The other factor is that, as someone aiming for the "jack of all trades" moniker, I really need to start experimenting with cross-applying those skills. I need to work on animation that involves a fair amount of programming and algorithmic techniques as well as art, as well as dynamically interactive music.

So after some thought, I think I need to work on one of the five target areas that I know I need to add to my repertoire: art practice, animation, scripting, in-game editing and dynamic interactive music.
  • Art Practice: Pretty simply, I feel I need a lot more practice in game art. However I also feel this should come naturally as I make more games. Every one of them will need art work done. I'll just have to ensure that I stick to game types that need only a little art for now, and gradually ramp it up as time goes on.
  • Animation: More urgent than mere art practice is that of animation. Frankly I haven't done much animation of any type before, and I'm pretty clueless on how it should be done. It's not a topic I see frequently bandied about in the forums here; there's plenty of aspiring beginner programmers, but very few 2D animators asking questions like "how do I start a walk cycle?". I expect my first few attempts will really stink, so I need to get cracking on bad animation so I can refine that up to something tolerable. I also want to experiment with combining programming and animation techniques, such as using multiple sprites to define a game character rather than sticking to traditional animated single sprites.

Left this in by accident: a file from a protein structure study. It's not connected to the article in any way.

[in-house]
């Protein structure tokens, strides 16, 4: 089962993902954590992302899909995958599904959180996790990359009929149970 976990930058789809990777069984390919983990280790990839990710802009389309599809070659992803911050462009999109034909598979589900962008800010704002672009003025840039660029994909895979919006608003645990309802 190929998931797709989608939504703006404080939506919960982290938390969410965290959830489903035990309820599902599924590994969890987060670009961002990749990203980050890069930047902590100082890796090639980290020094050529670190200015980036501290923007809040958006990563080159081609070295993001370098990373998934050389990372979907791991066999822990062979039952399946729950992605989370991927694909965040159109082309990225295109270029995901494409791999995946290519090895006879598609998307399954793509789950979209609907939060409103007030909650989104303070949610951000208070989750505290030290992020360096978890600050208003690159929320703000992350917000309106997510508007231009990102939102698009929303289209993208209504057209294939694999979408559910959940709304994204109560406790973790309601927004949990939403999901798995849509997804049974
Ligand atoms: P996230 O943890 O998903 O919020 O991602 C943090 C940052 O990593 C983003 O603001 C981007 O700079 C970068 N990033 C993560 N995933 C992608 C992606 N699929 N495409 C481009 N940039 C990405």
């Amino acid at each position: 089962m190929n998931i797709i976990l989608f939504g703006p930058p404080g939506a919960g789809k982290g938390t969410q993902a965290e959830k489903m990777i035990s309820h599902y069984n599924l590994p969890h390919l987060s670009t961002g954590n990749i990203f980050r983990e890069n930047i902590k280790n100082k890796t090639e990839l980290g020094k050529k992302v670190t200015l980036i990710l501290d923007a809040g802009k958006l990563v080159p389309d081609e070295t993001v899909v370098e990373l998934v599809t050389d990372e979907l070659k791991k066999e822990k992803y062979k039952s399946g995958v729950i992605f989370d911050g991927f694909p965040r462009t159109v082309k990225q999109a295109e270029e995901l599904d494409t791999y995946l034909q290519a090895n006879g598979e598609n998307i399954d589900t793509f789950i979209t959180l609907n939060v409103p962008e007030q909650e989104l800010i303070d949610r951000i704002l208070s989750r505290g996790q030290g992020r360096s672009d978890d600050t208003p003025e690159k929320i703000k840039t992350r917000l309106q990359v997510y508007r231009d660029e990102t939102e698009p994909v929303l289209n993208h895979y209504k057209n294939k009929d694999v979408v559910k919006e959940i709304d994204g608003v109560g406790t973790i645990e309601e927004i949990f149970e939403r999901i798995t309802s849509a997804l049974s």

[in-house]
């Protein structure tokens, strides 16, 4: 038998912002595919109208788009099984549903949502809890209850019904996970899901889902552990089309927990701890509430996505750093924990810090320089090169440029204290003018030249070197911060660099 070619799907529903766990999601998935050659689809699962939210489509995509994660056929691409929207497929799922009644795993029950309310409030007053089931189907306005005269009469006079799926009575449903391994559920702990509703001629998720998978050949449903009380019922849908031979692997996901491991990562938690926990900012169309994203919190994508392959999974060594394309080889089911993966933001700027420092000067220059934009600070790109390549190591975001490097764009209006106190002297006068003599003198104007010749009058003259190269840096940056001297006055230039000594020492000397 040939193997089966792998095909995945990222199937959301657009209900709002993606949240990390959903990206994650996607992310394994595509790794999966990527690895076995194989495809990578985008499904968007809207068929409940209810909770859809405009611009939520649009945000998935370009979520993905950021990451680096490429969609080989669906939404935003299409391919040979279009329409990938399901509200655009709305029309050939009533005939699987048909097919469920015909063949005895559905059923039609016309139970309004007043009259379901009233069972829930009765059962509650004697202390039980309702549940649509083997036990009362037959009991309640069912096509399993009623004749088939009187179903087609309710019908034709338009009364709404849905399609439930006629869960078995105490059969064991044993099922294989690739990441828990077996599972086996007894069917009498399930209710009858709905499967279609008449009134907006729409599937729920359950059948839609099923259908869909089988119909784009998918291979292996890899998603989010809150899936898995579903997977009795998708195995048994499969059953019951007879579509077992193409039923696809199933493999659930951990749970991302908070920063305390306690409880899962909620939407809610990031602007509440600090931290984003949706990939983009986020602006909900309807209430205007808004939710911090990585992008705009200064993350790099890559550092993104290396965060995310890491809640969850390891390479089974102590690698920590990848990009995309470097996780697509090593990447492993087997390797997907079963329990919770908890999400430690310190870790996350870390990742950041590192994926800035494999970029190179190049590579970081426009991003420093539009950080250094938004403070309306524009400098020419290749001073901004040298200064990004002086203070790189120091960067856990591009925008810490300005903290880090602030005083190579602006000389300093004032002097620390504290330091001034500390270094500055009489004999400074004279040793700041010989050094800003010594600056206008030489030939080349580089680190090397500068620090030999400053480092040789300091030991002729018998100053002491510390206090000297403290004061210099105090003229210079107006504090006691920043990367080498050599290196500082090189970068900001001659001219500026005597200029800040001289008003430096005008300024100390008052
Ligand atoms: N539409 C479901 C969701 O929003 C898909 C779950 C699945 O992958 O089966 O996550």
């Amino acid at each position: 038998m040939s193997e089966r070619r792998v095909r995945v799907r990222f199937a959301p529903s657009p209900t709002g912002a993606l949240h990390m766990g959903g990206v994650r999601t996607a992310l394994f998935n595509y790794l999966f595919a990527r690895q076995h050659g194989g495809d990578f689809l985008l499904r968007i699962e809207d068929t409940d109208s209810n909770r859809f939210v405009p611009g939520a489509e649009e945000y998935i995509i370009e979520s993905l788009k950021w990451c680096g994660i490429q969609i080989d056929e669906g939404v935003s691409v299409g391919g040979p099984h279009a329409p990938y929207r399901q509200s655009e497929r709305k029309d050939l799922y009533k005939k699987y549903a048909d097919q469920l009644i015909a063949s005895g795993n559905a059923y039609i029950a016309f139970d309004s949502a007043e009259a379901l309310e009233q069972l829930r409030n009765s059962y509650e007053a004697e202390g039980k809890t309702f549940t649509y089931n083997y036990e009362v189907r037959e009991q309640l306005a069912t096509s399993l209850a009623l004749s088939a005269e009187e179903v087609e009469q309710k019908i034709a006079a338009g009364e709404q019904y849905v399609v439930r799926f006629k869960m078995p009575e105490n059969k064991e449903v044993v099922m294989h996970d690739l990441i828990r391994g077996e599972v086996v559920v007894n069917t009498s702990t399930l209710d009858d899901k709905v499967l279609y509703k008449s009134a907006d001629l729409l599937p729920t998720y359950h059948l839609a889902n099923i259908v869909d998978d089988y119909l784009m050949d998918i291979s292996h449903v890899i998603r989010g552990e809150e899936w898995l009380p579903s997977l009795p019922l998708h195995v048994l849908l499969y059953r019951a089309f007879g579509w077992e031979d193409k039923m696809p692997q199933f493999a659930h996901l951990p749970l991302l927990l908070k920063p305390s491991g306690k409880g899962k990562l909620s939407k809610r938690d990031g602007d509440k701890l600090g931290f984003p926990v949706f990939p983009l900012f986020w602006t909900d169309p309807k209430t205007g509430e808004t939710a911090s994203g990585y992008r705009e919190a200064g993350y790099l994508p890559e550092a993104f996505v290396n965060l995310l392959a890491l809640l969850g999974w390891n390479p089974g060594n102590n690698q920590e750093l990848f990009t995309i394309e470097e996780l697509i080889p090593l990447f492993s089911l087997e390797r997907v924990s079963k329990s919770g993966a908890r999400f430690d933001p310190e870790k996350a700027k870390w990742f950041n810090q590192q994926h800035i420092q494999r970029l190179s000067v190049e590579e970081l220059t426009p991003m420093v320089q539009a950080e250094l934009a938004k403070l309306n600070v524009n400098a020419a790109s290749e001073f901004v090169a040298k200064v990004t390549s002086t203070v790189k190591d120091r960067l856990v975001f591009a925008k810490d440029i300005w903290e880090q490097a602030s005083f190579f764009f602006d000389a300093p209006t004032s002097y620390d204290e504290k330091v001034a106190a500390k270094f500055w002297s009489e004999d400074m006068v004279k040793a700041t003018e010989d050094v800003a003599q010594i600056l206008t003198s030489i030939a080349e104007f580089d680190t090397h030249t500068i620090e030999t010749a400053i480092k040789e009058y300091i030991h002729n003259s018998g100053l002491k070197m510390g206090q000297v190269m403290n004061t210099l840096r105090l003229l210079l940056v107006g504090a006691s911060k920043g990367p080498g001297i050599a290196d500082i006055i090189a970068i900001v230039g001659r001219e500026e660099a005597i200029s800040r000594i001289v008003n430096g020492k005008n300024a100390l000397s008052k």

• Scripting: I know everyone and their pet hamster is integrating a scripting language into their games these days, and I'd like to see what they can do myself. I'd really like to try integrating Lua into system and playing around with what extra functionality and development speed improvements it can give me. With the modular event driven system I've currently got my intuition is that it could work quite well; I might be able to do the bulk of the game specific code in script. But given my lack of experience I really need to give it a go and see.
  • In-game editing: If I want to make anything of a magnitude larger than Brixtar, I'm going to need to be able to easily add content to the game. This will require some tool development work, something I haven't done much of myself. I know there are plenty of third-party tools out there that I can use and I'll look into them when I need them. However, eventually I'm going to need something project specific. If possible, ideally I'd like to use the game engine itself as my primary development tool; making the game within the game itself.